For the majority of businesses, payroll accounts for around 15-30% of the revenue and it’s processing could probably be the most important duties of an employer. It presents plenty of challenges for the payroll professionals. As, small mistakes can result in pretty dire consequences including but not limited to affecting attrition, reputation, legal actions and profitability. The most common mistakes include
- Non-removal of terminated employees
- Incorrect working hours clocked in
- Manual data feeding and calculation errors
- Payroll fraud
- Outdated employment laws
- Incompatible systems that bleed money
- Tight deadline for inputs, owing to long processing time
The reasons resulting in such mistakes could be human errors, dishonest employees, faulty systems and non-updation of employment laws.
To identify these compliance problems in a multi-layered and complex payroll processing a frequent analysis of an organization’s payroll-related processes also known as payroll audit is really vital.
Top reasons to conduct a payroll audit:
Payroll audit helps you better navigate through HR processes and helps strategize payroll as well as other budgets. Interestingly, a payroll audit is mandatory for business loans and hence may come handy to you in times of need. It ensures accuracy in the accounts and can translate
Majorly following are the the reasons payroll audit is absolutely necessary
- Verification of information in the payroll system: Since Employee pay and the pay distribution are a continuously changing information and humans are responsible for the updation of information. The probability of manual errors is high and a payroll audit helps in rectifying these errors.
- Compliance to Changing Employment laws: A payroll audit will identify non-compliant practices especially while managing a global payroll, keeping up with the ever-changing regulatory laws of each country.
- Reconciliation of payroll to bank accounts: It checks whether the payroll expenses in the business ledger match the payroll audit findings. A payroll audit also compares the money specified in payroll records to the money withdrawn from the account.
- Verifies employee status, tax withholdings and remittance: The discrepancies in employee statuses – leave, promotion, new joinees, raises and allowances can be pointed out in this regard. Reviewing tax withholdings helps in finding solutions in case this has been overlooked during remittance of taxes and ensures timely payments.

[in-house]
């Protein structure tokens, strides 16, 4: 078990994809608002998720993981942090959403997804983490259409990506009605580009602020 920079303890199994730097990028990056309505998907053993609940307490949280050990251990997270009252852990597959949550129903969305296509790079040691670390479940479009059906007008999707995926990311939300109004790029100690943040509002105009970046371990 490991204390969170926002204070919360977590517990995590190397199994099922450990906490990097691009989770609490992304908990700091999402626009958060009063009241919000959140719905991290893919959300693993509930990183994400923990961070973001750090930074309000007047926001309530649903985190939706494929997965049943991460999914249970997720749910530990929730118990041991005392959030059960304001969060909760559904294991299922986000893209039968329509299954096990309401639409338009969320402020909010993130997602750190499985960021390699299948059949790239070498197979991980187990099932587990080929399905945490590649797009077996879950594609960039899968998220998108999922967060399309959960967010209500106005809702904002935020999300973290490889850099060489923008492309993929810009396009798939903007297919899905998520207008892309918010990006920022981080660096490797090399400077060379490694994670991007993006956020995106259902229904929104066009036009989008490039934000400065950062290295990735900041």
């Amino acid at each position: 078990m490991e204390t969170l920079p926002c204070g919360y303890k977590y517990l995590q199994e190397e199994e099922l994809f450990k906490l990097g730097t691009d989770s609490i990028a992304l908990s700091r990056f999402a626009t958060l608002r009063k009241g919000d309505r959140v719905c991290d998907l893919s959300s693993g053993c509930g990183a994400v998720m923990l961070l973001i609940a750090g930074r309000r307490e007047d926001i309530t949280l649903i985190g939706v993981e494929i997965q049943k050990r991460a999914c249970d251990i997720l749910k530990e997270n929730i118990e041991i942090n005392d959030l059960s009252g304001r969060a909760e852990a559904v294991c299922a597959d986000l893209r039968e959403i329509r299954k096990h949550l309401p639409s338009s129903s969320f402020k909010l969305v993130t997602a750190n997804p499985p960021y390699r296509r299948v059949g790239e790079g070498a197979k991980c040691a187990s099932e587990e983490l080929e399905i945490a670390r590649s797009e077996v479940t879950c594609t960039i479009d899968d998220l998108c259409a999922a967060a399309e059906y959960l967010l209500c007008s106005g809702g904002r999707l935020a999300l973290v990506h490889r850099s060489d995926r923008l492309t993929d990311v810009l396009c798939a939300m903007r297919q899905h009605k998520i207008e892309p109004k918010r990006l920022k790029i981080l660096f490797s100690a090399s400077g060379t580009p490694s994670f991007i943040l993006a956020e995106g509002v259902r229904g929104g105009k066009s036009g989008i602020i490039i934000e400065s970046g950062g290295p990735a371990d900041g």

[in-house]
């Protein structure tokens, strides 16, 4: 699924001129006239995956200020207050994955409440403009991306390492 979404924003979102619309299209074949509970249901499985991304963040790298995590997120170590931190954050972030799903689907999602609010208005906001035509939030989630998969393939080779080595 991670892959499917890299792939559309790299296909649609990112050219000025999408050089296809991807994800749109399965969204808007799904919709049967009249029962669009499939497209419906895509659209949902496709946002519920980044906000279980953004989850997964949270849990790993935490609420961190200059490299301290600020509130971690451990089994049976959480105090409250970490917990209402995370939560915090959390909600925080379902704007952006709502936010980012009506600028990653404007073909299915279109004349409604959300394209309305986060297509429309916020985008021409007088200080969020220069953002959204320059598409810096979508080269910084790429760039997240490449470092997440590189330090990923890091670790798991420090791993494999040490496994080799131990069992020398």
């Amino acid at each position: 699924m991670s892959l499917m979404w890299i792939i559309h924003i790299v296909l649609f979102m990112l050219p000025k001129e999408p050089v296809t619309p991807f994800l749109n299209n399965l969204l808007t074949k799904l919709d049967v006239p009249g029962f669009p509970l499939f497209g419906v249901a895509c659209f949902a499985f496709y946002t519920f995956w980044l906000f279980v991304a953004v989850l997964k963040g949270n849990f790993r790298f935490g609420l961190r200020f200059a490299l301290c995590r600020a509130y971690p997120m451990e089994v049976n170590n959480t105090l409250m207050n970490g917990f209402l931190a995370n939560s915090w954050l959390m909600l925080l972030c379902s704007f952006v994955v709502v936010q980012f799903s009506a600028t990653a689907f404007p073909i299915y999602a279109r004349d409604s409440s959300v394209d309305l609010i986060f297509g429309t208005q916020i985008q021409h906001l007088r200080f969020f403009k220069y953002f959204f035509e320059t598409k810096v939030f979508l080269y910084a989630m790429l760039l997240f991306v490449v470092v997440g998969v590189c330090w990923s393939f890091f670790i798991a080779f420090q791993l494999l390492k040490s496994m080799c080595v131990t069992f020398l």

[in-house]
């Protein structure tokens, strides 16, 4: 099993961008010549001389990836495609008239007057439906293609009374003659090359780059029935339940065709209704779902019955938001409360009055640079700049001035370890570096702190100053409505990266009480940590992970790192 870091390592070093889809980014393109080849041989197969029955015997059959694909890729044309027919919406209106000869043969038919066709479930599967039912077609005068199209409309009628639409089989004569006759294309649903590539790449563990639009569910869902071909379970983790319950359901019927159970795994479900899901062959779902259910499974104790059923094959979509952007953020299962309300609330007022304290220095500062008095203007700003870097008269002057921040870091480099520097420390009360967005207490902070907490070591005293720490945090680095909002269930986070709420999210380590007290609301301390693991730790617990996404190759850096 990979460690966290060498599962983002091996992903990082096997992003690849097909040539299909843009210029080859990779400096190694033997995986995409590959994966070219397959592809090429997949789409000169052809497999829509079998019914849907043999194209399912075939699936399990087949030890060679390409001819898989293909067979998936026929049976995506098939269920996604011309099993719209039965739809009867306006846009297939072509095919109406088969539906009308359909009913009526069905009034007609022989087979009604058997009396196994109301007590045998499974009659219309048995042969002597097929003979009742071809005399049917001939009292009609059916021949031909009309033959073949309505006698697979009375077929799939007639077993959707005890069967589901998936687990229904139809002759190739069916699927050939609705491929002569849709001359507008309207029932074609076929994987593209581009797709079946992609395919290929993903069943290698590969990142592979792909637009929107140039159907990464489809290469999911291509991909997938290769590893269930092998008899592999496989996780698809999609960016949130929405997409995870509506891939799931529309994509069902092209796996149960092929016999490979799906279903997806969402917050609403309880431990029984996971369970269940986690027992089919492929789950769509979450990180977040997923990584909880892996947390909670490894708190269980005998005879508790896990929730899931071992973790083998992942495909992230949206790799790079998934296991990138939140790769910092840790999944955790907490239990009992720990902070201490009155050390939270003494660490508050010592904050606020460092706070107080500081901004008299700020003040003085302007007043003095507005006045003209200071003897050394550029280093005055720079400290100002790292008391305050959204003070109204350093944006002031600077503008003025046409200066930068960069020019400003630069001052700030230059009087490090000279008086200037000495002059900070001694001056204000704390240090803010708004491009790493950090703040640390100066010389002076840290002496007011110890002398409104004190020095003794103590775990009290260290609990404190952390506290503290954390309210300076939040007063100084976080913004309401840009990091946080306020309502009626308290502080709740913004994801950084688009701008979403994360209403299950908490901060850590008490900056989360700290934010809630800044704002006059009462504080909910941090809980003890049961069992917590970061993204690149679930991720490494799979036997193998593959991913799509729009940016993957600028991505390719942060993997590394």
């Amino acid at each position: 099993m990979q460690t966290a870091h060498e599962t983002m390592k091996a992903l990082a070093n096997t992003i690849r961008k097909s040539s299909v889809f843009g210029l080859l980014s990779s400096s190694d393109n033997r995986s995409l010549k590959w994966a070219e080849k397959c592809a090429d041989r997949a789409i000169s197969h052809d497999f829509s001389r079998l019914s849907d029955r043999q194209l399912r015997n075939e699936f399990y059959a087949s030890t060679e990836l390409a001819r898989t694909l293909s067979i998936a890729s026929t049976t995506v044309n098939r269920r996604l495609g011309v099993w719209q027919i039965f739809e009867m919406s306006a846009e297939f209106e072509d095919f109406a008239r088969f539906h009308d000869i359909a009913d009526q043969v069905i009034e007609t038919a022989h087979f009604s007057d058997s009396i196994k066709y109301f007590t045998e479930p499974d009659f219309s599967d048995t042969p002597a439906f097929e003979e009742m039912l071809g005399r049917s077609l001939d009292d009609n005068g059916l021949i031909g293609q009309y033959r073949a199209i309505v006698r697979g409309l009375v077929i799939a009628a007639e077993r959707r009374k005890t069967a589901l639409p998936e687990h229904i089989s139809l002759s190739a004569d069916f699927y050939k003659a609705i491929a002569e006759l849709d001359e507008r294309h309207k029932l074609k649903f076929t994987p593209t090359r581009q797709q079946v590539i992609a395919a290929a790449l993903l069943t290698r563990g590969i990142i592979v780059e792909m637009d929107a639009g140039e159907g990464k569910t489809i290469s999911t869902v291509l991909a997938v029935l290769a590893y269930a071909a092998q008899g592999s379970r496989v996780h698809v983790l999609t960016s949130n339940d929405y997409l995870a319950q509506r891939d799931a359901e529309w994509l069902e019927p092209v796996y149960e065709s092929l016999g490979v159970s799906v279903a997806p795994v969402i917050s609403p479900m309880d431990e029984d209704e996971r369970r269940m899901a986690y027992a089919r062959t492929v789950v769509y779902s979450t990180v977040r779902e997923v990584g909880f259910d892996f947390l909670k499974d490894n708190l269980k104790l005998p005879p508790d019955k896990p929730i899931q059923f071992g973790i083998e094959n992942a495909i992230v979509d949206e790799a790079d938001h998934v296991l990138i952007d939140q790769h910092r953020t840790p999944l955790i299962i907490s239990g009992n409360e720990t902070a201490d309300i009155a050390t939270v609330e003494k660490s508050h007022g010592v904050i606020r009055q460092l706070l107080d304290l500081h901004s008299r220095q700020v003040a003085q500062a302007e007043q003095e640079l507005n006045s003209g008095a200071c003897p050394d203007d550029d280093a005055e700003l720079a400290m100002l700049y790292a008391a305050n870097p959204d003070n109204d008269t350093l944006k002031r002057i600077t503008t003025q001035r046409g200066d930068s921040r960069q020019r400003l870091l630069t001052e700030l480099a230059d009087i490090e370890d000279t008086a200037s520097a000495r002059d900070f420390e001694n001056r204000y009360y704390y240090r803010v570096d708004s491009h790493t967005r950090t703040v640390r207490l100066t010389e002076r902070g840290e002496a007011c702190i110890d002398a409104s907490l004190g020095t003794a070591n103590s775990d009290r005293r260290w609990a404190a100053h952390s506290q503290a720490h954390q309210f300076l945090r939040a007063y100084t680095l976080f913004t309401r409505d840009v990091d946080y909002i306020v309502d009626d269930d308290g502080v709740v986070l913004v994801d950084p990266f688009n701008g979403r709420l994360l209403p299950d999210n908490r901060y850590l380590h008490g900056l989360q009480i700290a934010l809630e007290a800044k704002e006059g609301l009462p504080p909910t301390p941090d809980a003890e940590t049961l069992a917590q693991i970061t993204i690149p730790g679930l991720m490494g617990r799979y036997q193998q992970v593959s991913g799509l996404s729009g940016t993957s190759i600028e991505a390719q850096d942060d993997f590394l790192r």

The following steps can be used with some changes specific to your organization as no two audits look the same but the broad high level process is similar. The major theme is to justify the reasons for audit. You can start with AI/ML based assessment tools for automated anomaly detection before moving on to a rigorous process.
Identify Active employees on the payroll
First step is to verify that only the employees that worked for you in the specified period are listed on the payroll. Generally, in bigger organizations some former employees don’t get removed from the payroll due to an oversight during the termination of the employee or an employee might have been left to be onboarded during joining the organization. In some cases it might uncover payroll frauds where fake employees could be added to the payroll. You may need to dig deeper in such situations and weed out such scenarios which could lead to payroll frauds to avoid scrutiny in the future.
Verify pay rates
Next step is to verify the pay rates of all the employees to ensure that every employee is being paid the correct amount which is updated in accordance with the pay hikes and salary reductions along with any promotions and also ensure that such changes are reflected from the correct dates. Also, check for typos like adding an extra zero or it being left off to the salary payments.
Verify the pay with time and attendance records
Compare the pay rate with the hours worked from the attendance systems to calculate the total pay for the period that should have been disbursed and compare that with the actual payments. Also, check for paid leaves and overtime along with the eligibility. During overtime calculations Review anything a manager may have overlooked that could result in overtime hours exceeding the payroll budget.
Check independent contractors and vendor payments
If the company employs a contingent workforce or relies on independent contractors and vendors, you need to confirm the status of the contracts for the pay period to ensure payment for services you’re not using. Also, Check the relationship and classification of the vendors and ensure they are rightly classified.
Reconcile your payroll
Compare your reconcile payroll to other records to verify your totals match. Closely examine the records in case of any discrepancy to find the root of the problem.
Compare your payroll records to your business’s general ledger. The payroll expenses in your general ledger should match your payroll audit findings.
Next, you need to reconcile your payroll records with your bank statements. Compare the amounts listed in your payroll records to what was withdrawn from your account. Consider having a separate payroll account to make bank reconciliation easier.
Confirm tax withholdings
Another critical payroll audit procedure step is to verify the accuracy of your employment taxes.
Make sure you withheld the correct amount of taxes from each employee’s wages. You must withhold income tax as per the tax regime preferred by the employee, Professional or state taxes if any and GST in case of insurance.
Compare bank statements with internal records
Compare the bank statements with the internal ledgers to ensure that the balances align and if all the checks issued are cleared or there is a need for any action.